• Week 1: preparation of her Cost Validation Report (CVR); monthly numbers check to present to the Directors, showing the monthly movement by completing external and internal valuations and making sure all budgets and costs were reporting correctly.
  • Week 2: presentation of the CVR for the site to the directors; having knowledge and discussing how the numbers have moved, if we are making a loss or a gain etc, forecasting any potential future costs. Followed by a site valuation – walk around the site taking note of progress and compare to payment applications coming in from subbies. Finally, a Client meeting, reporting progress with the site team to those who are paying us for building the houses.
  • Week 3: mainly processing payment applications, analysing up to 30 trades, deciding whether the request for pay matches the work completed. Some applications take longer to analyse, dependent on the stage of the project.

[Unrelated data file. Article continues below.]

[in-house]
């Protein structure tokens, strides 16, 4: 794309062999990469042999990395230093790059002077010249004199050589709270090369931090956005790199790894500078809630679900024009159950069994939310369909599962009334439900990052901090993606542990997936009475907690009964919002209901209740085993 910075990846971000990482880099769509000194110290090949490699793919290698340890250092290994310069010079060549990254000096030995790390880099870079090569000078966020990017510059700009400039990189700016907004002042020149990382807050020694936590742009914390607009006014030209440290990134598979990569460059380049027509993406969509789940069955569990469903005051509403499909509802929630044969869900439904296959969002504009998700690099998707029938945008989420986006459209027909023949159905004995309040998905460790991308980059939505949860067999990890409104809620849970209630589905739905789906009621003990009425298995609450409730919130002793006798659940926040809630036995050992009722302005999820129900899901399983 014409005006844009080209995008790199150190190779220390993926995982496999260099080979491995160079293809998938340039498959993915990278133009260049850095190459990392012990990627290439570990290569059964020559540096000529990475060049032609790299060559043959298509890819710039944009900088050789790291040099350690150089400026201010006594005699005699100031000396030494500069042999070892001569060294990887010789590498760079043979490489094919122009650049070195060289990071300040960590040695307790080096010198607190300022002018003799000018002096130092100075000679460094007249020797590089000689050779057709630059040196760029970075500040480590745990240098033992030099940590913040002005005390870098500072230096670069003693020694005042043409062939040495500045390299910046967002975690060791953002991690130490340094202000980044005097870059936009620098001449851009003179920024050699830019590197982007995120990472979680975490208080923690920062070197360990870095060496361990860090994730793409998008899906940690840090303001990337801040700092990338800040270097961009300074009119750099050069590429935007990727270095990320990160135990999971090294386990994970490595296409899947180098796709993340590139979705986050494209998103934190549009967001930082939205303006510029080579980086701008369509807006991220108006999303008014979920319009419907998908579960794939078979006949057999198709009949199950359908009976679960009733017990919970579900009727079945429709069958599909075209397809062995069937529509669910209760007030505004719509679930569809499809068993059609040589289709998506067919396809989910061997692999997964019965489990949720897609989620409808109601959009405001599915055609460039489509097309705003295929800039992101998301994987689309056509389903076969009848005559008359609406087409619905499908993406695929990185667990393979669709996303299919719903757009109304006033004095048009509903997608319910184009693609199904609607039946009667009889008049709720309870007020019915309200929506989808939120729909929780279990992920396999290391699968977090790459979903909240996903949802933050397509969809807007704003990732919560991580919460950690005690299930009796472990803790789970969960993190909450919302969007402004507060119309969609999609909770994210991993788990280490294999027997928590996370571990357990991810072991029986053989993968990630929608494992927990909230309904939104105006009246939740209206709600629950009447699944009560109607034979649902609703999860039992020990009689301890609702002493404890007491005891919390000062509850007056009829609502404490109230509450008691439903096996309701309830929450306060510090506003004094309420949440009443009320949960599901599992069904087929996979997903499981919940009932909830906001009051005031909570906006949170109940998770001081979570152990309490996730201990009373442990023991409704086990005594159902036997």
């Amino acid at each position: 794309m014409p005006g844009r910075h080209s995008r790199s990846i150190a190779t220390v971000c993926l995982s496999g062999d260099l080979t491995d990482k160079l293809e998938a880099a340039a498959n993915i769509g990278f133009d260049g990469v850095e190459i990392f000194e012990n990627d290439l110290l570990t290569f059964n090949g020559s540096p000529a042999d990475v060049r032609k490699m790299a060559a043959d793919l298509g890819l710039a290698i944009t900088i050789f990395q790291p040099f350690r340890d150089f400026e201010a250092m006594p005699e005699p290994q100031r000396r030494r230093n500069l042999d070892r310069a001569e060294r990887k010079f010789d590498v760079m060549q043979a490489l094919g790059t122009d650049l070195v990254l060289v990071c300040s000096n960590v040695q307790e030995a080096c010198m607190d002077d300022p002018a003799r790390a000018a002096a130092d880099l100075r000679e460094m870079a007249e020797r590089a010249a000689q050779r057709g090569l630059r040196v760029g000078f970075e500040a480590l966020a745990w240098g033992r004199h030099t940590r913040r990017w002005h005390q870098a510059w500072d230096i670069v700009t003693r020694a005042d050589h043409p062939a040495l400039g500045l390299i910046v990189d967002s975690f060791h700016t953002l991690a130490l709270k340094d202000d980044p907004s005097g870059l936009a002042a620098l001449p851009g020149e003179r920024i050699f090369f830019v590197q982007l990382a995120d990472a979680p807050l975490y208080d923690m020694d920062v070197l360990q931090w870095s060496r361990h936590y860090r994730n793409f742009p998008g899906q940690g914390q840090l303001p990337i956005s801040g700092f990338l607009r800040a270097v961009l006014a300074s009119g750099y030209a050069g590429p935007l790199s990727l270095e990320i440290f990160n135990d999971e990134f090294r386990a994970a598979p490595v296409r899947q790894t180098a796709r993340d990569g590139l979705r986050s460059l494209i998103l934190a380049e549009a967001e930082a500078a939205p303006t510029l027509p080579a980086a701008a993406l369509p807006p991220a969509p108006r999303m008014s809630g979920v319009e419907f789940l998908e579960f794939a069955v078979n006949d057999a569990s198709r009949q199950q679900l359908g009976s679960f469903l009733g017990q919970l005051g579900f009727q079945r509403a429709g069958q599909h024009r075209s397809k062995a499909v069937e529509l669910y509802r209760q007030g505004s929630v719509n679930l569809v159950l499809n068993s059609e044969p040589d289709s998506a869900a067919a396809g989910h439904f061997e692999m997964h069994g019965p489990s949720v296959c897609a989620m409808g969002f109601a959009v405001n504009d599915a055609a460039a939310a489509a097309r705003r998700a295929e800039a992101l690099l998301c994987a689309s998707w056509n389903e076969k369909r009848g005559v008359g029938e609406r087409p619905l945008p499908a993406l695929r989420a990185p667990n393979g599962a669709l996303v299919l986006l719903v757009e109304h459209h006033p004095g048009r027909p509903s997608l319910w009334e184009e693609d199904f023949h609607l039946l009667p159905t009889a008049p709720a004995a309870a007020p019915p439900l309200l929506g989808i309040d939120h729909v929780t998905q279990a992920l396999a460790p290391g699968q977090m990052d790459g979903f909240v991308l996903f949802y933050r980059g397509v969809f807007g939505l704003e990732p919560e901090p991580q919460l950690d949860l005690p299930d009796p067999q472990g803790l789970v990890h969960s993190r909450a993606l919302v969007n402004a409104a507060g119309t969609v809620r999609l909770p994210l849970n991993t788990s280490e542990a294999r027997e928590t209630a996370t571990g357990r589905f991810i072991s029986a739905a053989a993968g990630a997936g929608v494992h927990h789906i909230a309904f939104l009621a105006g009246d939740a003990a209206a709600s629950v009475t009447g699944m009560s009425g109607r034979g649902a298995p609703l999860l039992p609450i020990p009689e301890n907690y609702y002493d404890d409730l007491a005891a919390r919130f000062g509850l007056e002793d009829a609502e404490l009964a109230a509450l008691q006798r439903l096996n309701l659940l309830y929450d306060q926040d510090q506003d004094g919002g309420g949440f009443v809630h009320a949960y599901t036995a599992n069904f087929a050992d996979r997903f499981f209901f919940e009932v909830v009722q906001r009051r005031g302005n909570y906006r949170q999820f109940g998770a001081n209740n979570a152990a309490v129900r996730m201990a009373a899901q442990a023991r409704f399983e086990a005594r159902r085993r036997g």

• Week 4: Processing outstanding payment applications, administering sub-contract orders that need to go out or tender invitations, site meetings, and further administration that needs to be completed.

Key skills such as communication, integrity, resilience, self-motivation and drive, time management, adapting to the live situation and performing to the best of your ability are all transferable skills Kate has gained during her military career and is now applying them daily to her role as a QS.

When asked what advice Kate would give to someone looking to transition from the Armed Forces to a career in construction, she replied:

“It’s a refreshing change from the mob, but there are some similarities. Every day is different in the construction industry, sometimes you will have a plan for the day, but you can easily be side-tracked by something your boss asks you for that they needed yesterday. It’s a
challenging industry, but if that’s what you are looking for then it will suit you well. If you want to progress, there are many opportunities, you have to grasp them with both hands. If you work on site, those you work with are your family for the next 1-2 years.”

And the three words, Kate would use to describe the construction sector: “challenging, rewarding and opportunistic,” followed by “dedicated, resilient and adaptable” to describe an ex-military person to a construction employer.